Albert Nobbs (2011)

Glenn Close plays a woman pretending to be a man in the curiously empty Albert Nobbs

Director: Rodrigo Garcia

Cast: Glenn Close (Albert Nobbs), Mia Wasikowska (Helen Dawes), Aaron Taylor-Johnson (Joe Mackins), Janet McTeer (Hubert Page), Pauline Collins (Mrs Baker), Brenda Fricker (Polly), Jonathan Rhys Meyers (Viscount Yarrell), Brendan Gleeson (Dr Holloran), Maria Doyle Kennedy (Mary), Mark Williams (Sean), Bronagh Gallagher (Cathleen Page)

Passion projects are funny things. Everyone has them. And sometimes, when you put them together, other people struggle to see what all the fuss was about. Few films fit that bill more readily than Albert Nobbs. This cross-dressing, Victorian gender curio was something Glenn Close spent decades trying to bring to the screen, after starring in the original play off-Broadway.

Albert Nobbs (Glenn Close) works as a butler at a middling hotel in late 19th-century Dublin. Nobbs keeps himself to himself and saves his tips and wages with the dream of buying his own tobacco shop. Nobbs also has another reason to cling to privacy: Nobbs is actually a woman, masquerading as a man in order to find work. Everyone at the hotel is totally fooled – but his world slowly begins to shift when he meets decorator Hubert Page (Janet McTeer), who similarly is a woman living as man, but who has her own business and a wife and family home. Page’s experiences make Nobbs begin to question this life of isolation – with disastrous consequences.

Albert Nobbs is a carefully filmed, respectful, dry and dull film. It’s nominally a film you might expect to have something to say about gender and sexuality – but its shyness around such matters, its lack of insight, its bashful awkwardness means it already looks like a museum piece. On top of which, most of the characters and situations it covers are frankly not particularly inspiring, dynamic or engaging. There isn’t actually much there to spark your attention.

Which it makes it even more surprising that Close was so drawn to this material. Why? It’s hard to say, as even her performance seems as buttoned up, oblique and distanced as the character she is playing (it doesn’t help that Nobbs is neither an interesting or engaging character, coming across like a person with an ill-formed personality, whom the viewer struggles to understand). You would expect her to have some sort of deep emotional bond with this character – but I’m not sure that really comes across.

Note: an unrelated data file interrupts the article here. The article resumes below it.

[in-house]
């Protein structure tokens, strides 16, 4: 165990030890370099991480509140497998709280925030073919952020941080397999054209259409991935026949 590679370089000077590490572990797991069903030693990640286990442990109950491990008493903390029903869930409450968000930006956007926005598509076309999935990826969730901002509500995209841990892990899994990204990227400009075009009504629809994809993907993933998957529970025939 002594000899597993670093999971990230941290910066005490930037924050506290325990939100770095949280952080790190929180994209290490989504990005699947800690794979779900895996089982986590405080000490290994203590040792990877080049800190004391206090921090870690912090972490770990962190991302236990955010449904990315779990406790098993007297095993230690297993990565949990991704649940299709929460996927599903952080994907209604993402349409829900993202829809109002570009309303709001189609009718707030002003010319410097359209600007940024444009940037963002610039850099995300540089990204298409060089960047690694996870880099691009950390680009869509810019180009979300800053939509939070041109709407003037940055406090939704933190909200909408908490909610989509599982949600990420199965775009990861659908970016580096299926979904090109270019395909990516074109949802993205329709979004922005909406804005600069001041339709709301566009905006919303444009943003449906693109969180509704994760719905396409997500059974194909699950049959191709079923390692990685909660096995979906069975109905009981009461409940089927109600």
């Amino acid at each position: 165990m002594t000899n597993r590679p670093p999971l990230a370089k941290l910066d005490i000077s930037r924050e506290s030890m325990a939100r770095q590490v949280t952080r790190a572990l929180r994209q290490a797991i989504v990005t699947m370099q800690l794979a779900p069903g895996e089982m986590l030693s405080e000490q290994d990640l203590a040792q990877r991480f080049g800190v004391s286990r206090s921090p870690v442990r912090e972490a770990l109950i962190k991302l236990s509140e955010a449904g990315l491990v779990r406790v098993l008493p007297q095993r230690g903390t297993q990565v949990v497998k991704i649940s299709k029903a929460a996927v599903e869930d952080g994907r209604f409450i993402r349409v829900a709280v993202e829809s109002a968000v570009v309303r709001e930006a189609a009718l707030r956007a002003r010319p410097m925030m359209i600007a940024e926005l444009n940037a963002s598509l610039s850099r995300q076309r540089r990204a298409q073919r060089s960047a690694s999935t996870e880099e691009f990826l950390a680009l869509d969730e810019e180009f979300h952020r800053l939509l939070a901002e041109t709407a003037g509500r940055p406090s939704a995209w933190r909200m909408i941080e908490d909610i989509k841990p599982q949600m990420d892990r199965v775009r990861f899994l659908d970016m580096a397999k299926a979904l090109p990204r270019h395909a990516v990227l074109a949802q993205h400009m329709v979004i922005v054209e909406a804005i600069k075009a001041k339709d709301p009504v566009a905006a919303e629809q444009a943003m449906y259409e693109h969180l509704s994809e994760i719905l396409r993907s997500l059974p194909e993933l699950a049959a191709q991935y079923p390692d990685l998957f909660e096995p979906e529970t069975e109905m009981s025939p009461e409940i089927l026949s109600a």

The film fundamentally lacks the courage it needs to tackle issues of gender complexity. Nobbs has a troubled background of abuse and rape – but the story never really tackles this, instead using it as a lazy attempt to explain a confused sexuality. The film never really engages with the issue of whether Nobbs likes being a man or feels forced to do to make ends meet. It throws in a curveball scene where Nobbs relaxes on a beach walk wearing women’s clothes. But it never takes any step – even the most tentative ones – of Nobbs laying claim to relating more to being one gender or another. 

Nobbs doesn’t seem to identify as a trans man, a cis-gender woman disguising herself as a man for practical reasons in a patriarchal world, or as someone trying to live outside traditional gender constructs all together. It feels pretty uncomfortable with virtually any formulation along these lines, so avoids exploring any of them. It wants Nobbs to feel comfortable in women’s clothes, but also wants to admire Nobbs for living as a man, while also suggesting Nobbs is trapped by society. It’s a confused film.

In any case, the more time you spend with Nobbs the creepier Nobbs seems. It’s unfortunate that a large chunk of the film is given over to Nobbs’ confusingly motivated courtship of Mia Wasikowska’s maid. Throughout, Nobbs is strangely incapable of understanding any sort of emotional link between two people, and here seems unable to comprehend that Helen may have her own emotions and desires that don’t marry with Nobbs’ functional desire for a wife. This pursuit (seemingly to complete the picture of a desired future) creates an image of a stalker rather than someone really seeking a romantic connection. The fact that Helen and her rakish beau plan to swindle Nobbs hardly helps to make these characters likeable either.

Close’s performance doesn’t help with its locked in reverence. So it’s just as well that Janet McTeer bursts into the film with energy, (literally) baring all in seconds and bringing more vibrancy, dynamism and engagement in her scenes than the rest of the film put together. While Nobbs is a rather dull, empty vessel of a person, Page is a lesbian in a loving relationship, escaping marriage by pretending to be a man. That is a story I can get interested in, that can have relevance today: Nobbs’ isn’t. McTeer is excellent, and I wish the film her been about her.

Albert Nobbs is a worthy, but flat film shot with a slow reverence and delivering a story that promises much but completely fails to deliver. Aside from Janet McTeer’s wonderful performance there is very little reason to visit this film. In fact today its avoidance of even engaging with questions of gender and identity actually make it look rather gutless and pointless. A passion project that really makes no real sense.

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